No Time for Words

I’m sitting here this morning, amping for a day of pushing a project through what seems a tiny keyhole, and I notice my nephew eating his breakfast. He shoves half a sausage biscuit into his mouth, smiles, folds his arms across his chest, curls his toes leisurely under his feet on the floor and notices no one.

I stare. He’s clueless.

He squeezes his fingers around another piece of biscuit. The sausage previously consumed, he breaks off a chunk of banana and squishes it between the last bits of bread. His head bobs as he chews. No doubt a lingering tune pops into mind. His size eight feet begin to catch the silent beat.

I marvel at his enjoyment, his complete consummation of the moment.

It’s a picture of my thoughts this morning as I consider the simple wonder of silence as prayer. How consuming a moment, savoring its worth, reflects in appreciation of the One who brought me into it. Caleb ate quickly, but at the same time, he sat down and savored, appreciating the Lord’s provision without a single word.

With much of my time spoken for today by necessary activity, I opened the day lamenting, longing for time to push words from my heart. I want connection. I want to consider and express thanksgiving out loud, in community. But I don’t have time for words, or for lingering conversation, even with God.

Or, do I?

Margaret Feinberg, in her upcoming book WONDERSTRUCK, describes a time when God asked her to pare back her prayers. To three words. Instead of filling up spaces of time him-hawing and editing to exact the right phrase or with lengthy expressions of everything without saying anything, she spoke simply. For friends struggling in their marriage, she offered a simplified request. Among the words she prayed, Heal. Reconcile. Restore. She allowed the essence of each word to fill the silence that followed. As she spoke the word “healing,” God knew the full expression of her petition.

By practicing this type of communication, she began to be more deliberate with her word choices. And she experienced sweeter intimacy with God in the surrounding silence.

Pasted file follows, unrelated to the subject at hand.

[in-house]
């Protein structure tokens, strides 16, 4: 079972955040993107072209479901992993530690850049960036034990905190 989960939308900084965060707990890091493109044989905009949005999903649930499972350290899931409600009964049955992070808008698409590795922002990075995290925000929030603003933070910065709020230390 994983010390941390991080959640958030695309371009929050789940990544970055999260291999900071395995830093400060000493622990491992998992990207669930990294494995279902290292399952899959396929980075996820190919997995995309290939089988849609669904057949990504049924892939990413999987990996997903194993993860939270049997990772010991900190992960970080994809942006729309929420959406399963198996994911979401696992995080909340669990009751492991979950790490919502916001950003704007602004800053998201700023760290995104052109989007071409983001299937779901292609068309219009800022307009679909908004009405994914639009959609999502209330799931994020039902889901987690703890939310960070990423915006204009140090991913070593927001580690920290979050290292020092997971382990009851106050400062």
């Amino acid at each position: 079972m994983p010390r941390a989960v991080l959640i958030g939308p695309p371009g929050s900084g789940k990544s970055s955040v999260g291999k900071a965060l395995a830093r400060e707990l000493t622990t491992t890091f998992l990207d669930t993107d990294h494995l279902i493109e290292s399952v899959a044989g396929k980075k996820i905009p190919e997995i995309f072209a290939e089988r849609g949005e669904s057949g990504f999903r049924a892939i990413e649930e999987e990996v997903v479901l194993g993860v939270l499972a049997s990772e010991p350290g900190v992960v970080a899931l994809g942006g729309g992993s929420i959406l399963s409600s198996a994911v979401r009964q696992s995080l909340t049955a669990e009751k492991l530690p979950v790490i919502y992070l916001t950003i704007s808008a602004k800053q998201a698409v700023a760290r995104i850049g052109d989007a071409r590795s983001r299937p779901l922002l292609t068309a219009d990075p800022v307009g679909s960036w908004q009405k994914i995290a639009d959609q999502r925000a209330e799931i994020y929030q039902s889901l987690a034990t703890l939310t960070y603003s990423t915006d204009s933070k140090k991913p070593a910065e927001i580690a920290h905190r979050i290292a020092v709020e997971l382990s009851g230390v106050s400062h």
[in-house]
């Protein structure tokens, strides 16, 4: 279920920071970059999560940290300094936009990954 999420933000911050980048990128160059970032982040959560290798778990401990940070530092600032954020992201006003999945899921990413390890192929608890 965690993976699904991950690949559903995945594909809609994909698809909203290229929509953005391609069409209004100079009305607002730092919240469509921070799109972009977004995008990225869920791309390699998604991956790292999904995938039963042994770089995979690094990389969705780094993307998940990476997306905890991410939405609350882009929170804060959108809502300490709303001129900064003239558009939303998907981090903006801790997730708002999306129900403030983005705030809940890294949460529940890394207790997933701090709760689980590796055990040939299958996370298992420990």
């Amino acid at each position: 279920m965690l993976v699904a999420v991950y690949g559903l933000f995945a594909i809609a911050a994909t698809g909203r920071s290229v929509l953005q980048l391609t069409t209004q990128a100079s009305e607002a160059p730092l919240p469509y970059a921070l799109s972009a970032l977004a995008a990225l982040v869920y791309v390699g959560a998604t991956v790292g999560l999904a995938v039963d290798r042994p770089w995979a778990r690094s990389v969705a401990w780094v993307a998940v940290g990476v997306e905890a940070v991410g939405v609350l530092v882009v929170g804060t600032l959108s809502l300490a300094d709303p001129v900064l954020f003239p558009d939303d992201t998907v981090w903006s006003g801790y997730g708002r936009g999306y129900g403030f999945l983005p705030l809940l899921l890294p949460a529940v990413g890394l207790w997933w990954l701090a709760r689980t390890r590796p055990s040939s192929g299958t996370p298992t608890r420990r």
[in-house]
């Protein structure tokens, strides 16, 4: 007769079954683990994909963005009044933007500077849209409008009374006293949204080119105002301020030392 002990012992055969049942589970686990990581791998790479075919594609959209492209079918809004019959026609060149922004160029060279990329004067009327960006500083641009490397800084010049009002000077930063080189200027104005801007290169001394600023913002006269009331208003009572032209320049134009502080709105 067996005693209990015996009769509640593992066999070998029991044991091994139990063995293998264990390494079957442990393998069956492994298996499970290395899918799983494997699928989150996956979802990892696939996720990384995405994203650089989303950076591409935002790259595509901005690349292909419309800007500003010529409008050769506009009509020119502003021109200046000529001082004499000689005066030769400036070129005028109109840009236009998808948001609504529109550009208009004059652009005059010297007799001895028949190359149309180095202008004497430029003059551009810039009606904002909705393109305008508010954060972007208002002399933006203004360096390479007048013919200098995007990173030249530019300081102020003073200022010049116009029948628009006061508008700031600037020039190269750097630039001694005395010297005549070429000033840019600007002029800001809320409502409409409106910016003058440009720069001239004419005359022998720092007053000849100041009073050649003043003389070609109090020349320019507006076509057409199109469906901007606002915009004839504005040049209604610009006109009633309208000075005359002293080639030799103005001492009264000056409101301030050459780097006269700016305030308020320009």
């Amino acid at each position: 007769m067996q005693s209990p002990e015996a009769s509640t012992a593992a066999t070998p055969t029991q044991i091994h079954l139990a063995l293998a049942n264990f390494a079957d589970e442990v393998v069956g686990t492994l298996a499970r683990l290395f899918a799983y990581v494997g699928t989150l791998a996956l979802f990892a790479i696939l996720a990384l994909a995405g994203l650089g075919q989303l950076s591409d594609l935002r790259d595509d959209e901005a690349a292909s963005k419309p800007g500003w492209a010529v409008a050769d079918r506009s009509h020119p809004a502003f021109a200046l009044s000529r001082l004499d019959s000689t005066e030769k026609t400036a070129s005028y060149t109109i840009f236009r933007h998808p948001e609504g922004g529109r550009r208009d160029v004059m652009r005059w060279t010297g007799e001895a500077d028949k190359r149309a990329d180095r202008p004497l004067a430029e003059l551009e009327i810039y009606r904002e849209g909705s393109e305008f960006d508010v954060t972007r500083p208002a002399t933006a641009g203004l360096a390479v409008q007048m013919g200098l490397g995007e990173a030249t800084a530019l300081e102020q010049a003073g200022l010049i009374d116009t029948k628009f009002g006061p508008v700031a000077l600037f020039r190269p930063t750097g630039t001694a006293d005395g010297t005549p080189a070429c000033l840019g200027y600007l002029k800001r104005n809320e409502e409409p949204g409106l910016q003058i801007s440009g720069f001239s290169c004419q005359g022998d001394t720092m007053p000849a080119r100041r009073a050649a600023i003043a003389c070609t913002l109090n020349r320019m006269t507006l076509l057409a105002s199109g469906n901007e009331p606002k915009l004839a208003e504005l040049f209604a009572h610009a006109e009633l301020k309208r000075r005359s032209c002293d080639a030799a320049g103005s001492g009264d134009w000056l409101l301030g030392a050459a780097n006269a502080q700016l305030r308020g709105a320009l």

Perhaps with this picture of Caleb before me and Margaret’s encouragement, I can release my desire for lingering conversation today and enter into the consummation of the moments before me, full and rich and meaningful. I’ll call out to God with a single word for the impact of my work on this generation. I’ll ask Him to receive my offering and run with it. I’ll be grateful for His promise of restoration. All in three words. And I’ll let their essence linger in the silence. God be near.

Healing. Release. Hope.

What kind of communication do you have time for in this busy season of holiday preparation? Project completion? Search for employment? Savor the value of the moments as they come. Be all in. And be deliberate with the few seconds of silence you have by choosing three words to express your thanks or petitions. Let their essence fill in where you would normally go into explanation. Trust the Lord to hear and to know.

Friends. Family. Grateful.

6 responses to “No Time for Words

  1. Wow. Robin, blown away by this post. So grateful God is moving and revealing himself to you. May He continue to astound you with wonder upon wonder as you learn to consume each moment before you.

    • I came back to read this again today because the Lord reminded me I’d not taken time for even three words lately, let alone many. Thanks, again, Margaret. I pray continued healing over you. Breath. Life. Light.

  2. Love. This. Idea.
    Thank you Robin. This will change my prayer time tremendously – more meaningful, more often!

  3. Pingback: Are You Ready to #LIVEWONDERSTRUCK? I HEART the Partymob·

  4. Pingback: My Favorite Blog Posts of the Week! - Cheri Gregory·

Leave a Reply

Fill in your details below or click an icon to log in: Logo

You are commenting using your account. Log Out /  Change )

Twitter picture

You are commenting using your Twitter account. Log Out /  Change )

Facebook photo

You are commenting using your Facebook account. Log Out /  Change )

Connecting to %s